Lemba, also called the Valemba, Remba, and Baremba, are a small Bantu-speaking people who live in the Belingwe region of Zimbabwe, South Africa, Mozambique, and Malawi, numbering only 70,000. The majority speak Shona, but generally they speak the language of the dominant group around them.
The origin of the Lemba is controversial, but the British researcher Tudor Parﬁtt claims he proved the Lemba are descen-dants of ancient Jews through DNA testing of Lemba, Yemeni Arabs, and Jews. They also may be descendants of Muslim traders from the African coastal cities that grew up to trade with Great Zimbabwe. Personal names also indicate a more likely Arab ori-gin than Jewish.
The Lemba are today Christians, but they do have a number of traditional practices such as strict monotheism, food restrictions, and keeping one day holy for their God, all practices that are similar to Judaism. Many of these customs are also shared with Mus-lims and Jews, such as ritual slaughter of an animal, not eating pork, and male cir-cumcision. In addition, Lemba women wear long sleeves, dresses, and headscarves simi-lar to Muslim women.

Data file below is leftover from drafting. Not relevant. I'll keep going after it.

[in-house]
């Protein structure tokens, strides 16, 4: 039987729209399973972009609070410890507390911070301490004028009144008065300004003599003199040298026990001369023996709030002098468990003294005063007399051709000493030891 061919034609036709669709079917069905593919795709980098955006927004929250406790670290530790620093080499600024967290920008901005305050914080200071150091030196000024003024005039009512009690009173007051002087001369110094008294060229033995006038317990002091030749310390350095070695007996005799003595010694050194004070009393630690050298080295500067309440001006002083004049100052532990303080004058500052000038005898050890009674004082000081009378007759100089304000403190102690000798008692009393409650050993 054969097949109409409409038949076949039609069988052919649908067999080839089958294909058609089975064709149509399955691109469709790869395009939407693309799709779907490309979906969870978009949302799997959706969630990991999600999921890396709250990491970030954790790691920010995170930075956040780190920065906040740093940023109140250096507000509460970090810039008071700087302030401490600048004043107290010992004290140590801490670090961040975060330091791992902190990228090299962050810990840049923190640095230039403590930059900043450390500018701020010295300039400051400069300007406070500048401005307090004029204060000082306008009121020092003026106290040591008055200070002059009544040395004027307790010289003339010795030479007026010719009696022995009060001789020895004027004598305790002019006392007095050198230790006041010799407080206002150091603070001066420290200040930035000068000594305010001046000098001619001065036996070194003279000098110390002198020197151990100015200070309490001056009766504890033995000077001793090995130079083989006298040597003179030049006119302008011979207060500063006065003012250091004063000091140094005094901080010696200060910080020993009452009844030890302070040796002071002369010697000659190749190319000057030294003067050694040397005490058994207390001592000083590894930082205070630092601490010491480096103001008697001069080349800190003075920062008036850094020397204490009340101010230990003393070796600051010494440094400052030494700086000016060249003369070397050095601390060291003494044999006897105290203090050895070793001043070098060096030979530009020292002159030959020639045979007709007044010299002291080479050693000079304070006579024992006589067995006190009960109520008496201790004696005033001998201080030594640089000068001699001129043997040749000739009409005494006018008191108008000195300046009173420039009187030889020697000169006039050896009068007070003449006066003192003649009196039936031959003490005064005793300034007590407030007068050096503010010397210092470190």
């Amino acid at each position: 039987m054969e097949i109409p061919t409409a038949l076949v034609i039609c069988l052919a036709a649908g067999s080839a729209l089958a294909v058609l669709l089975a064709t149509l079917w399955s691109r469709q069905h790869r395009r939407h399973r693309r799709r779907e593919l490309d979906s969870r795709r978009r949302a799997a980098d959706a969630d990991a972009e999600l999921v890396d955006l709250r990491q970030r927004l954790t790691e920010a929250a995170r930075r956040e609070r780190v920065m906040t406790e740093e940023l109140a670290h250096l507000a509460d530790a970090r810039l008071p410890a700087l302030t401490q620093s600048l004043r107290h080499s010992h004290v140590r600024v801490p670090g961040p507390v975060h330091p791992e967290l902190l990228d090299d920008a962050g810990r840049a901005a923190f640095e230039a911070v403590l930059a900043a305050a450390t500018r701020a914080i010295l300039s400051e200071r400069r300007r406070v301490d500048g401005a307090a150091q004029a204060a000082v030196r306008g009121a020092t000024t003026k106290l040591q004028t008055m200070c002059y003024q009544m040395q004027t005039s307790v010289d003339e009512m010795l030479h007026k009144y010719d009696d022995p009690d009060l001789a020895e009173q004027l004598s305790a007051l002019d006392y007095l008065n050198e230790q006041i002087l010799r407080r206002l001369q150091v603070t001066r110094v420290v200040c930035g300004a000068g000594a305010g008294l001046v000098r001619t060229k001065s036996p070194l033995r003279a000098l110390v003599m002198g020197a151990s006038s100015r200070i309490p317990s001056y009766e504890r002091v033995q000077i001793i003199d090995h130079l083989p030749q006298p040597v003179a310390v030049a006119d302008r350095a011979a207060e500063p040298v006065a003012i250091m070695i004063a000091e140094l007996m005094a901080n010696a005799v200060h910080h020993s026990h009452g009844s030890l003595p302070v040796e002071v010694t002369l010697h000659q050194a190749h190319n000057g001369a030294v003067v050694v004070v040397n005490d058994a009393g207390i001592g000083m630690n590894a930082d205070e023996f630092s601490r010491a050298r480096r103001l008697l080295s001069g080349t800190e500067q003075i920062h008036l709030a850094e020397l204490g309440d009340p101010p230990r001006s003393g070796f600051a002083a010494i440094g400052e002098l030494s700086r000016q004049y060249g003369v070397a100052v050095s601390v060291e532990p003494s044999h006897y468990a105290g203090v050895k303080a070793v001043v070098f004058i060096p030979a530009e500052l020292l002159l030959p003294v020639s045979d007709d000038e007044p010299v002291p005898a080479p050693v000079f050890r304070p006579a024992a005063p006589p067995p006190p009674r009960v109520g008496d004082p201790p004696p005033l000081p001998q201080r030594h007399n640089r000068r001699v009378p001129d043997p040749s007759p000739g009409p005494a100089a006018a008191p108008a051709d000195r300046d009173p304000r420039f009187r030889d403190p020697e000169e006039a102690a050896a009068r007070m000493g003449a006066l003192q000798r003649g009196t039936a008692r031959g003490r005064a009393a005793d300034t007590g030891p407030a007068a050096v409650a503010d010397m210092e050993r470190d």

The Lemba are a small community engaged in crafts such as weaving, pottery, and iron working. The research into their origins by Tudor Parﬁtt has given rise to a strong sense of Jewish identity since 2003.
John A. Shoup
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